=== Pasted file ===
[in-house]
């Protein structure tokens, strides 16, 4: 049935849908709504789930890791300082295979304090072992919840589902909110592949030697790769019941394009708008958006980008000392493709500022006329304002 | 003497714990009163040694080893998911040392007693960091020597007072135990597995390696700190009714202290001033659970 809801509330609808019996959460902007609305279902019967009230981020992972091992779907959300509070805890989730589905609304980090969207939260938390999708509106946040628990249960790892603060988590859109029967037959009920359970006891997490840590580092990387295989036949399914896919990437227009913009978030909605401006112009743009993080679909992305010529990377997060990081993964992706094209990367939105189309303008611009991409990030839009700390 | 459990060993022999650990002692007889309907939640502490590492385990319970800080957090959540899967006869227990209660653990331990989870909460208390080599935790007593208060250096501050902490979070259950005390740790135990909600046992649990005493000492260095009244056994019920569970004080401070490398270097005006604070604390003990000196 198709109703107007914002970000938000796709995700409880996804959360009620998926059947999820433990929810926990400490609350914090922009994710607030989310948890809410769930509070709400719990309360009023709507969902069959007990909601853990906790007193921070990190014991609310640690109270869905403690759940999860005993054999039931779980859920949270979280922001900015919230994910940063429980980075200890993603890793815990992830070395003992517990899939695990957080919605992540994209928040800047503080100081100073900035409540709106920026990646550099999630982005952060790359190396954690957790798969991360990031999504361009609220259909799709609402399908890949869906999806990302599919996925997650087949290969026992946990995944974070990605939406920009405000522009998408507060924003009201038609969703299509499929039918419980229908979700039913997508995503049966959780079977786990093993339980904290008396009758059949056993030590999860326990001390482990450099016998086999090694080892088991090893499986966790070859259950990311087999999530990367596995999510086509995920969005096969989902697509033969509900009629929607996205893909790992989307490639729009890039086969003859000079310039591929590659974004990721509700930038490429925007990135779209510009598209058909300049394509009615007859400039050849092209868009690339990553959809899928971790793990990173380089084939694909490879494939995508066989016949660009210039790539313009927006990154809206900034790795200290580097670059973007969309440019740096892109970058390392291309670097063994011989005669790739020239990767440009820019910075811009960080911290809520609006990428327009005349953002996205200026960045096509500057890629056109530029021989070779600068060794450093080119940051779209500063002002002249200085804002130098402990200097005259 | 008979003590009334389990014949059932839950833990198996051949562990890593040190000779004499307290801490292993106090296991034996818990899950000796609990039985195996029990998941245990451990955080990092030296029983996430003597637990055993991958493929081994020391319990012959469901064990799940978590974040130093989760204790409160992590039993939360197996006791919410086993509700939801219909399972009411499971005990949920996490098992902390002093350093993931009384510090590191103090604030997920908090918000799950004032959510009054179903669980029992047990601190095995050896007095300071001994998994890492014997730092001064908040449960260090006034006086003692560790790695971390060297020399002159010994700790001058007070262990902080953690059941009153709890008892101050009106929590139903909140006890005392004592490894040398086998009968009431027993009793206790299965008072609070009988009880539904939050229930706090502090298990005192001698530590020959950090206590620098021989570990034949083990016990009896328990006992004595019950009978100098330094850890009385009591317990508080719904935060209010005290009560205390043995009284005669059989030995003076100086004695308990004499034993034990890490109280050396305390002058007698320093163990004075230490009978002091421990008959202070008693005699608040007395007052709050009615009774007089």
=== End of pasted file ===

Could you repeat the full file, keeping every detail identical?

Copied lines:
[in-house]
């Protein structure tokens, strides 16, 4: 049935849908709504789930890791300082295979304090072992919840589902909110592949030697790769019941394009708008958006980008000392493709500022006329304002 | 003497714990009163040694080893998911040392007693960091020597007072135990597995390696700190009714202290001033659970 809801509330609808019996959460902007609305279902019967009230981020992972091992779907959300509070805890989730589905609304980090969207939260938390999708509106946040628990249960790892603060988590859109029967037959009920359970006891997490840590580092990387295989036949399914896919990437227009913009978030909605401006112009743009993080679909992305010529990377997060990081993964992706094209990367939105189309303008611009991409990030839009700390 | 459990060993022999650990002692007889309907939640502490590492385990319970800080957090959540899967006869227990209660653990331990989870909460208390080599935790007593208060250096501050902490979070259950005390740790135990909600046992649990005493000492260095009244056994019920569970004080401070490398270097005006604070604390003990000196 198709109703107007914002970000938000796709995700409880996804959360009620998926059947999820433990929810926990400490609350914090922009994710607030989310948890809410769930509070709400719990309360009023709507969902069959007990909601853990906790007193921070990190014991609310640690109270869905403690759940999860005993054999039931779980859920949270979280922001900015919230994910940063429980980075200890993603890793815990992830070395003992517990899939695990957080919605992540994209928040800047503080100081100073900035409540709106920026990646550099999630982005952060790359190396954690957790798969991360990031999504361009609220259909799709609402399908890949869906999806990302599919996925997650087949290969026992946990995944974070990605939406920009405000522009998408507060924003009201038609969703299509499929039918419980229908979700039913997508995503049966959780079977786990093993339980904290008396009758059949056993030590999860326990001390482990450099016998086999090694080892088991090893499986966790070859259950990311087999999530990367596995999510086509995920969005096969989902697509033969509900009629929607996205893909790992989307490639729009890039086969003859000079310039591929590659974004990721509700930038490429925007990135779209510009598209058909300049394509009615007859400039050849092209868009690339990553959809899928971790793990990173380089084939694909490879494939995508066989016949660009210039790539313009927006990154809206900034790795200290580097670059973007969309440019740096892109970058390392291309670097063994011989005669790739020239990767440009820019910075811009960080911290809520609006990428327009005349953002996205200026960045096509500057890629056109530029021989070779600068060794450093080119940051779209500063002002002249200085804002130098402990200097005259 | 008979003590009334389990014949059932839950833990198996051949562990890593040190000779004499307290801490292993106090296991034996818990899950000796609990039985195996029990998941245990451990955080990092030296029983996430003597637990055993991958493929081994020391319990012959469901064990799940978590974040130093989760204790409160992590039993939360197996006791919410086993509700939801219909399972009411499971005990949920996490098992902390002093350093993931009384510090590191103090604030997920908090918000799950004032959510009054179903669980029992047990601190095995050896007095300071001994998994890492014997730092001064908040449960260090006034006086003692560790790695971390060297020399002159010994700790001058007070262990902080953690059941009153709890008892101050009106929590139903909140006890005392004592490894040398086998009968009431027993009793206790299965008072609070009988009880539904939050229930706090502090298990005192001698530590020959950090206590620098021989570990034949083990016990009896328990006992004595019950009978100098330094850890009385009591317990508080719904935060209010005290009560205390043995009284005669059989030995003076100086004695308990004499034993034990890490109280050396305390002058007698320093163990004075230490009978002091421990008959202070008693005699608040007395007052709050009615009774007089």